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Particle Sciences - Technical Brief: 2011: Volume 6
Solubility is defined as the property of a solid, liquid, or gaseous chemical substance called solute to dissolve in a solid, liquid, or gaseous solvent to form a homogeneous solution of the solute in the solvent1 – note that this refers to a non-reactive interaction. The solubility of a substance depends on the solvent along with temperature and pressure. It is a balance of intermolecular forces between the solvent and solute, and the entropy change that accompanies the solvation. In pharmaceutical development, solubility of an active pharmaceutical ingredient (API) is routinely measured in a variety of organic solvents, aqueous solutions, and polymers as part of a preformulation program. These data are used to guide formulation development and analytical method development. This technical brief will focus on solubility of API’s in solvents, polymers and biomembranes. What follows are practical approaches to thinking through solubility issues, including how to efficiently identify the most likely formulation possibilities.
A logical starting point for approaching formulation development is “ideal solubility”2, defined as the solubility of a solute in the perfect solvent, for which there is no energy penalty associated with the dissolution process. This definition of ideal doesn’t cover cases where there are specific chemical reactions (i.e., acid-base) or ionic effects (in water) associated with dissolution. The ideal solubility depends only on the energy penalty needed to break the crystalline structure of the API – the API has to “melt” before it can dissolve. If the enthalpy of fusion, the melting point and heat capacities are known, the ideal solubility can be calculated exactly by2:
If just the melting point is known, the Yalkowsky approximation2 is surprisingly useful in predicting the (mole fraction) solubility at 25 °C
From a practical perspective, estimating the ideal solubility is worthwhile as it will prompt the formulator to investigate alternate formulation methods rather than spend time attempting to develop a solubilizing formulation approach when the ideal solubility is too low for the intended application. One can’t fight the laws of thermodynamics.
When mixed with another or multiple substance(s), deviations from ideality begin to occur. These deviations are caused from the various interactions between the mixed species and are captured in the decreased activities of each substance. In some cases, such as binary systems with simple interactions, it may not be too difficult to obtain activities and activity coefficients. In practice, formulations will likely have multiple materials such as solubilizers, surfactants, plasticizers, and other types of excipients as well as one or more API. To measure and use pure activities becomes increasingly complex and time consuming.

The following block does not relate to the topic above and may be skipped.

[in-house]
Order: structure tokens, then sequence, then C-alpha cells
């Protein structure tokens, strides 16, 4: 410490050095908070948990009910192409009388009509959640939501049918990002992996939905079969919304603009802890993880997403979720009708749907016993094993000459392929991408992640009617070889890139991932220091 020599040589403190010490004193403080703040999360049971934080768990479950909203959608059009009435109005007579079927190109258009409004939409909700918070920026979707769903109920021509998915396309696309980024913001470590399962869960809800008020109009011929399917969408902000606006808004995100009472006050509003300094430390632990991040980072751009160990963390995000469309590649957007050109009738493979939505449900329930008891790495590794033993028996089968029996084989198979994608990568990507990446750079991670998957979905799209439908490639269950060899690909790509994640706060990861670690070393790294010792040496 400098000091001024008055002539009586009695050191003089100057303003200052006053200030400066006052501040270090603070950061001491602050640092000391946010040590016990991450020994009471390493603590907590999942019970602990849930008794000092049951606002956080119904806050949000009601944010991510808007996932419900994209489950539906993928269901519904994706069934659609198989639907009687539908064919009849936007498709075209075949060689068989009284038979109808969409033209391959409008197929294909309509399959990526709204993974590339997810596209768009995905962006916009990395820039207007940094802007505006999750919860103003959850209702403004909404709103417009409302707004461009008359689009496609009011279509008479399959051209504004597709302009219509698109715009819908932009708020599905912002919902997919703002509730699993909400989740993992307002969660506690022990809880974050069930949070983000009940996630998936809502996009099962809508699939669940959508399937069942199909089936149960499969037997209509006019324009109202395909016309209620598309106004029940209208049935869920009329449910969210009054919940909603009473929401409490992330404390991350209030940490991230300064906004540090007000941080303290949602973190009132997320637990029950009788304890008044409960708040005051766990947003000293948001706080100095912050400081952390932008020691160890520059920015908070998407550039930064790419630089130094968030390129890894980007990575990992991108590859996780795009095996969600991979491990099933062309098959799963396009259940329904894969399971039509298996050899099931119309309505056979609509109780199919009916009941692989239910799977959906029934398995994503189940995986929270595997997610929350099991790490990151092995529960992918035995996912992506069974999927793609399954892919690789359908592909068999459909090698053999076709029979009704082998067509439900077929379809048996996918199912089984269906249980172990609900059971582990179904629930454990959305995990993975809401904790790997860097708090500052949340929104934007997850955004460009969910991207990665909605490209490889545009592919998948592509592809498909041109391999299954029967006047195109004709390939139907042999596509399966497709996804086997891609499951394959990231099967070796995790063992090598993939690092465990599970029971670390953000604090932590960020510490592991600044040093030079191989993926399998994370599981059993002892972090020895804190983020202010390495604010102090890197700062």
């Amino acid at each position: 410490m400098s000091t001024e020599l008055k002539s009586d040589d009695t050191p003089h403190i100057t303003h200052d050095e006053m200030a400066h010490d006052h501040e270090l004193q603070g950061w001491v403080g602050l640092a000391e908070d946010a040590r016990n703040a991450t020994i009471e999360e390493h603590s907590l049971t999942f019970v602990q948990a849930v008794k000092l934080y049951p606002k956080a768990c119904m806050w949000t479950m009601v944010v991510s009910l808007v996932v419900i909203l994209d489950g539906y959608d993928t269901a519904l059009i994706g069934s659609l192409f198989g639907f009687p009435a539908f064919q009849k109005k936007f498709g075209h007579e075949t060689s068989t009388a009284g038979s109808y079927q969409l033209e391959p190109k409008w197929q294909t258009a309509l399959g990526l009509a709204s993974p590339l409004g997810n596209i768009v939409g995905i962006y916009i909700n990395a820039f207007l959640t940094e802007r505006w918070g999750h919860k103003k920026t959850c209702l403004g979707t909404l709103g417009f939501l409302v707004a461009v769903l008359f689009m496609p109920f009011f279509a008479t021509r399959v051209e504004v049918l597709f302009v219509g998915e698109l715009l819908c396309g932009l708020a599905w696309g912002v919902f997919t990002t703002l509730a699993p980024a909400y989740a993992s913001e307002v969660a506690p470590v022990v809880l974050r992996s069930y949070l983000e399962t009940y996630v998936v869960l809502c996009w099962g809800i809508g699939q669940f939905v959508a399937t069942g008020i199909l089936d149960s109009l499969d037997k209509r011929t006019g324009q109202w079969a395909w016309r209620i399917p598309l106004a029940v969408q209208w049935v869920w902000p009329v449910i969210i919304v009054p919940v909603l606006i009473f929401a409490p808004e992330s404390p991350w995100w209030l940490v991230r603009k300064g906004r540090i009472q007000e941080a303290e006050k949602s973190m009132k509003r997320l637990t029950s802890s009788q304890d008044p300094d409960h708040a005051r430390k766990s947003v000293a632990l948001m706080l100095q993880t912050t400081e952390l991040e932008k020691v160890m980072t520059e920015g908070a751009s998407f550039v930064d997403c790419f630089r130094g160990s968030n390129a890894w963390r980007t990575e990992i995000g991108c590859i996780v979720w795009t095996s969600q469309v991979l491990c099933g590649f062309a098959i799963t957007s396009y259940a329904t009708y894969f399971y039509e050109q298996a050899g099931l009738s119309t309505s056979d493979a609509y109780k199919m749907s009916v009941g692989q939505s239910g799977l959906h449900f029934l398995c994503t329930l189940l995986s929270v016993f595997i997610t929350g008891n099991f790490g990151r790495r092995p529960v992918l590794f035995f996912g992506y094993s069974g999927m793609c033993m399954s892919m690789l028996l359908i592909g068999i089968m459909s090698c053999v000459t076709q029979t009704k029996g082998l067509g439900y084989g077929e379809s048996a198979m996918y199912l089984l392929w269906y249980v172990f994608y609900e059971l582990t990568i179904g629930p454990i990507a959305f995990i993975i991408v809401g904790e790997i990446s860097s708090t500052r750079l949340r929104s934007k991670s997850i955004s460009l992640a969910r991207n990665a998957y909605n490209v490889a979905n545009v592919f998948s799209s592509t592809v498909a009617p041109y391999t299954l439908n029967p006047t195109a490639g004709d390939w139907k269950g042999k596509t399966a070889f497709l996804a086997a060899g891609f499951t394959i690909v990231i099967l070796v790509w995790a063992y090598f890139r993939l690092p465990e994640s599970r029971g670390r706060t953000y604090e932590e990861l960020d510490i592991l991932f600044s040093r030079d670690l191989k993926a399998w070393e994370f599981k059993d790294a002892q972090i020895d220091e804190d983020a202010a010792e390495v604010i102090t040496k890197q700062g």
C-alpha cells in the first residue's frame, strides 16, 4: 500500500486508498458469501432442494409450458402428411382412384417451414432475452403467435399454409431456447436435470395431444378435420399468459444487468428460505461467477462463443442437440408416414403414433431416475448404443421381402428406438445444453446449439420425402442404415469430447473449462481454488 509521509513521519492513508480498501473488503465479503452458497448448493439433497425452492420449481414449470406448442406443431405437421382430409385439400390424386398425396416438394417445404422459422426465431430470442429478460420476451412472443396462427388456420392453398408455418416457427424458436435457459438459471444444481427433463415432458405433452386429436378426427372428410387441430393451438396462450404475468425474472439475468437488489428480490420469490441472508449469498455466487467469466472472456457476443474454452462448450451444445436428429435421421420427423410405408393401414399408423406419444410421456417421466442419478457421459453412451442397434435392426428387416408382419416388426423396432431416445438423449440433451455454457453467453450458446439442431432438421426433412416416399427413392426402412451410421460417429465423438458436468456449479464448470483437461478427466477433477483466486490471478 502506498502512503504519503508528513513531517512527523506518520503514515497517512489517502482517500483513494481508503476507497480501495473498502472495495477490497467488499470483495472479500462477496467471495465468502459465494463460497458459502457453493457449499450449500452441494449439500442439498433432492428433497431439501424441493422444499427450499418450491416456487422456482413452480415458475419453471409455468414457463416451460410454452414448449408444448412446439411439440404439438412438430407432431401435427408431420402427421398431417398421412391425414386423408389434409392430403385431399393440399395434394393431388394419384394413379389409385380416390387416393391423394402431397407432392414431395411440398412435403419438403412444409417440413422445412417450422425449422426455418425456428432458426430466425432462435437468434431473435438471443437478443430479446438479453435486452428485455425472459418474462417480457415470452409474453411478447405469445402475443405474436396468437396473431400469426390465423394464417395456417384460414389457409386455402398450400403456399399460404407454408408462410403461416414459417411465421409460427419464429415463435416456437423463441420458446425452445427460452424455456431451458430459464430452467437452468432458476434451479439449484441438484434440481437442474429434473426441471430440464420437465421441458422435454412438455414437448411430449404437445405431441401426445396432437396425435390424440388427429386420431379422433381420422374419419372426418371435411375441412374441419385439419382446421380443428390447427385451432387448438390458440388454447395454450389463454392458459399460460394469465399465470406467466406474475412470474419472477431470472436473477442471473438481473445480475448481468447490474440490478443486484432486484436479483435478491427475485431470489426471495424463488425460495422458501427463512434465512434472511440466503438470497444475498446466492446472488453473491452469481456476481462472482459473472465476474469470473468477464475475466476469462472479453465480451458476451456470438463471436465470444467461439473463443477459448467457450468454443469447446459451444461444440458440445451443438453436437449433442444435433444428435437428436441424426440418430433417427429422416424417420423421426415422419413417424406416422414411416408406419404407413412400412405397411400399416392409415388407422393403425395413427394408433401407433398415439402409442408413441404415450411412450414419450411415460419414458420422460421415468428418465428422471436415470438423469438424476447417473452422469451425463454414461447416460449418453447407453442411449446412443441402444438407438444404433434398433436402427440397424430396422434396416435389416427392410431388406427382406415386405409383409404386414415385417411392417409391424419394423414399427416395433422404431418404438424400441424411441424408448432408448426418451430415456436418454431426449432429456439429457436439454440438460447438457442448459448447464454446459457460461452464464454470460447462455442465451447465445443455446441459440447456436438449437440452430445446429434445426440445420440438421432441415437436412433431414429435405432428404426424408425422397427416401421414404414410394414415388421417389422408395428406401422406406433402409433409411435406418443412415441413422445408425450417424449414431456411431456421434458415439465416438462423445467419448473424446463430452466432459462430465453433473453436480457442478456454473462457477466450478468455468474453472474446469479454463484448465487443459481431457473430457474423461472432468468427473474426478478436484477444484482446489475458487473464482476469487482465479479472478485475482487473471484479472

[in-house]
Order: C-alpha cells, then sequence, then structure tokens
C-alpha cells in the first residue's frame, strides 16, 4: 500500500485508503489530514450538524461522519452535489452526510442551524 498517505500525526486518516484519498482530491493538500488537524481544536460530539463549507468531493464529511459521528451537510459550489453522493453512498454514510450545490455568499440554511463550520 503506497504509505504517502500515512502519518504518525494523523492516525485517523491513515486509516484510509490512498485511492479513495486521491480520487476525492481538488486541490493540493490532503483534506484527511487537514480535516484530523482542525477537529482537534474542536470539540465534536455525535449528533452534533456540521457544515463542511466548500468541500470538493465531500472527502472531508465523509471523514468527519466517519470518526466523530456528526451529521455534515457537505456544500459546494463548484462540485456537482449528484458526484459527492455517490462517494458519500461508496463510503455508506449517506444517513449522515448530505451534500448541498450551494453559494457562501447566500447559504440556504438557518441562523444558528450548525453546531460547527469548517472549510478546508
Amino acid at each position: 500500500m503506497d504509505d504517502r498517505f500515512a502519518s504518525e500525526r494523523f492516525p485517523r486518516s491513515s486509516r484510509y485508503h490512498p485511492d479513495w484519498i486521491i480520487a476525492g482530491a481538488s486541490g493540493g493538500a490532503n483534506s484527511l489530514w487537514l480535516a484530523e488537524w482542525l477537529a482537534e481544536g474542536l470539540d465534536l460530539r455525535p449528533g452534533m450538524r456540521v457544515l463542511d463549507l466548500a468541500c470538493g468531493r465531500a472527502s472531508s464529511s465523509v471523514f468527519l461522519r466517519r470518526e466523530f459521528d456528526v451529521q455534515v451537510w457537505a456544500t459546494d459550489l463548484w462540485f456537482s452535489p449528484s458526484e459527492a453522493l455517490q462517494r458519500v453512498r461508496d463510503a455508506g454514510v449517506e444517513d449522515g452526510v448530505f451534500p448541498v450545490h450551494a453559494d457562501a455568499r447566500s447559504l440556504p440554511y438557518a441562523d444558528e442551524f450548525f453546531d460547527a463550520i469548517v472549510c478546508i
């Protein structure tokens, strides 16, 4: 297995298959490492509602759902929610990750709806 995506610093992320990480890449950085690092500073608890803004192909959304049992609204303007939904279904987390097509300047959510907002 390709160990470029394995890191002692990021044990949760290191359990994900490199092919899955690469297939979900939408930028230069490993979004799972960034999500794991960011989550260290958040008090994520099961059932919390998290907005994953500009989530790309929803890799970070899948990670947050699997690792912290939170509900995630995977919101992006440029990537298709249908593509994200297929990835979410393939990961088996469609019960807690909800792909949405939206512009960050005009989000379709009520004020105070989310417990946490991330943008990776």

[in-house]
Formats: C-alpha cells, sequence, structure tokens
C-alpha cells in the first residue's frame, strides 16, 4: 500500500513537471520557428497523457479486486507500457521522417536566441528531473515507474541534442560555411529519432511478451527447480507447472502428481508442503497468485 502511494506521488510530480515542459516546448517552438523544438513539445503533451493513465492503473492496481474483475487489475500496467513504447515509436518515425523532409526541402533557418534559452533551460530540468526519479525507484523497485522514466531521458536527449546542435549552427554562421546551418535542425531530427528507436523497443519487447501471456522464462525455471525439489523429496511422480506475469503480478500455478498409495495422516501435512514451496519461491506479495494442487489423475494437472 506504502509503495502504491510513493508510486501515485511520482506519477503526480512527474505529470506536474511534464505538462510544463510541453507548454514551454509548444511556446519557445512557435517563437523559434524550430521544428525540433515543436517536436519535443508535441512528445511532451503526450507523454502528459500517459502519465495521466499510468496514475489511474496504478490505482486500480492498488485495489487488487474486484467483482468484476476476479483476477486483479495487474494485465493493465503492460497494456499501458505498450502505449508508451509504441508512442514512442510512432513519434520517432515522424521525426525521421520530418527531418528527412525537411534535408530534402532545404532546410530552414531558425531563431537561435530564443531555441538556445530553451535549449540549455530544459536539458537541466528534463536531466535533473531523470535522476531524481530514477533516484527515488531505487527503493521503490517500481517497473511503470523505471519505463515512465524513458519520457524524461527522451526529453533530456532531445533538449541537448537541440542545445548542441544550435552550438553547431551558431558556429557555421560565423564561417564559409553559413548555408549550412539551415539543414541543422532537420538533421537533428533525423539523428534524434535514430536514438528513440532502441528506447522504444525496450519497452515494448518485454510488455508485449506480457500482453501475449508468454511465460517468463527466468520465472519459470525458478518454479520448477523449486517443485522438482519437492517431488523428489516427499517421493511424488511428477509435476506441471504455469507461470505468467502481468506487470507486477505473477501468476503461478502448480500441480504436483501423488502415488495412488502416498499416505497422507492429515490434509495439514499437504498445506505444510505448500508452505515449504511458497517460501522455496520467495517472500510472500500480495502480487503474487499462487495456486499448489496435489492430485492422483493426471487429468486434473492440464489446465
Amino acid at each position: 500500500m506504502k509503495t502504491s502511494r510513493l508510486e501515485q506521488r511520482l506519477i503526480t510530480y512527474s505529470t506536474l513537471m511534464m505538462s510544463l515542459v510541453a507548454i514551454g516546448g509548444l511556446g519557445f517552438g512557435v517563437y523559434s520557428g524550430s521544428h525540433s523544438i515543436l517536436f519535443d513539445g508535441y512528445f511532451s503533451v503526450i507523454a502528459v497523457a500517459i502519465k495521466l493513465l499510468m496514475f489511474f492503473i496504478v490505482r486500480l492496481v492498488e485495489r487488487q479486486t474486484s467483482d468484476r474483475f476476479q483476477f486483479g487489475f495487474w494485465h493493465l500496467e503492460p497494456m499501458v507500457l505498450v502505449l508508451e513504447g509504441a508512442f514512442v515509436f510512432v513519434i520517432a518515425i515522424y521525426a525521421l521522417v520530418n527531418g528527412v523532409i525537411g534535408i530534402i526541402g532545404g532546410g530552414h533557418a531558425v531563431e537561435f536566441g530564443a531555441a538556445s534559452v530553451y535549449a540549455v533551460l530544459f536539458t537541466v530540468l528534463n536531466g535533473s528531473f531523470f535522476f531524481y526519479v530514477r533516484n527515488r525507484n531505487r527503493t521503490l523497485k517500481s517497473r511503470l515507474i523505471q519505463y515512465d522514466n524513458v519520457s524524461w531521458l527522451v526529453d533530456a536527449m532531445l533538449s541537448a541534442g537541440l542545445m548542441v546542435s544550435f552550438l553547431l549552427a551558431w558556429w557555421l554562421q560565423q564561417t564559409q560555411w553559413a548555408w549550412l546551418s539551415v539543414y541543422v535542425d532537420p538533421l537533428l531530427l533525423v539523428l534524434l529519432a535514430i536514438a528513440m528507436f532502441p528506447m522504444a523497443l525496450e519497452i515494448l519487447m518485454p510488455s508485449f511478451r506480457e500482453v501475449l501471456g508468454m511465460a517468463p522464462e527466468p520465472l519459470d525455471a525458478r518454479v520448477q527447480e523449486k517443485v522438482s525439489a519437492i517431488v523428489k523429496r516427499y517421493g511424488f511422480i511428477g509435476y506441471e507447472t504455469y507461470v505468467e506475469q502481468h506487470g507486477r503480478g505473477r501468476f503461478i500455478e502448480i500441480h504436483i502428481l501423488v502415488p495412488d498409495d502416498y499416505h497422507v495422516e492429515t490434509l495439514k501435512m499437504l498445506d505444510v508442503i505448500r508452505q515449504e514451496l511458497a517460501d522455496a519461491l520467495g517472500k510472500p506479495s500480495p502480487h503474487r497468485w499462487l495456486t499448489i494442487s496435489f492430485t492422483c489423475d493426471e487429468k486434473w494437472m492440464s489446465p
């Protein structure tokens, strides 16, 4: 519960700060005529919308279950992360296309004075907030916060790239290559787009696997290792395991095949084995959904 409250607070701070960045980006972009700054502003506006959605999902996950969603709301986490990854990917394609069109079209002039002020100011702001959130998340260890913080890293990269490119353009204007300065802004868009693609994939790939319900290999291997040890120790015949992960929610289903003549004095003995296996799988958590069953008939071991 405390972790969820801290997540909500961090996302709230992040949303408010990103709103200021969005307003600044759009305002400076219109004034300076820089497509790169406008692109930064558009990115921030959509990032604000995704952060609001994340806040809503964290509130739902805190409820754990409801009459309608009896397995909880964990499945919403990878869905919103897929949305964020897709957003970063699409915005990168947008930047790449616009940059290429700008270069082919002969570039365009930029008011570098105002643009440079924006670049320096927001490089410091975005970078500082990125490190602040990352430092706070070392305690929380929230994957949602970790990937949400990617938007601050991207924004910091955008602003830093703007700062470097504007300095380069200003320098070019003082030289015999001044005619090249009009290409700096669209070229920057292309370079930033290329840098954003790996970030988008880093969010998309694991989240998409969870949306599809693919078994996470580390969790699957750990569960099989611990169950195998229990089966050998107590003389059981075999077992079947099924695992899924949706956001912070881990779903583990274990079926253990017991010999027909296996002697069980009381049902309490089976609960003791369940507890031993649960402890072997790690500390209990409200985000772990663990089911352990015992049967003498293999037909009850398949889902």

Over the past few decades, multiple models have been developed to make solubility predictions more practical. The simpler models such as those based on octanol/water partition coefficient (Log P) or polar/non-polar interactions provide a starting point, but are limited in the sense that two substances each with a high Log P or two substances that are non-polar may not be miscible with each other. The more complex models include various quantitative structure activity relationships, quantum mechanical and thermodynamic tools such as COSMOtherm3, and others such as those based on Abraham parameters4 or Non-random Two-Liquid Segment Activity Coefficients5.
The model that will be the focus of this technical brief is Hansen Solubility Parameters (HSP’s6,7). HSP’s are relatively simple to use while maintaining a degree of accuracy needed for practical use. Not surprisingly, such simplicity comes with limitations. However, they provide a lot of guidance for real-world, less-than-ideal formulations, where other tools are not so easily applied. Even better, the same HSP’s approach applies to polymers, nanoparticles, excipients, and biomembranes, such as skin. This allows rational decisions to be made about blends of polymers and excipients that optimize the solubility behaviour.
At the heart of HSP’s is the concept that “like dissolves like”. Each solvent, API, polymer, nanoparticle, biomembrane, etc. can be assigned the three HSP’s – δD, δP, δH and their “likeness” is calculated by a simple 3-D distance calculation and can be visualized graphically using the computer program HSPIP6.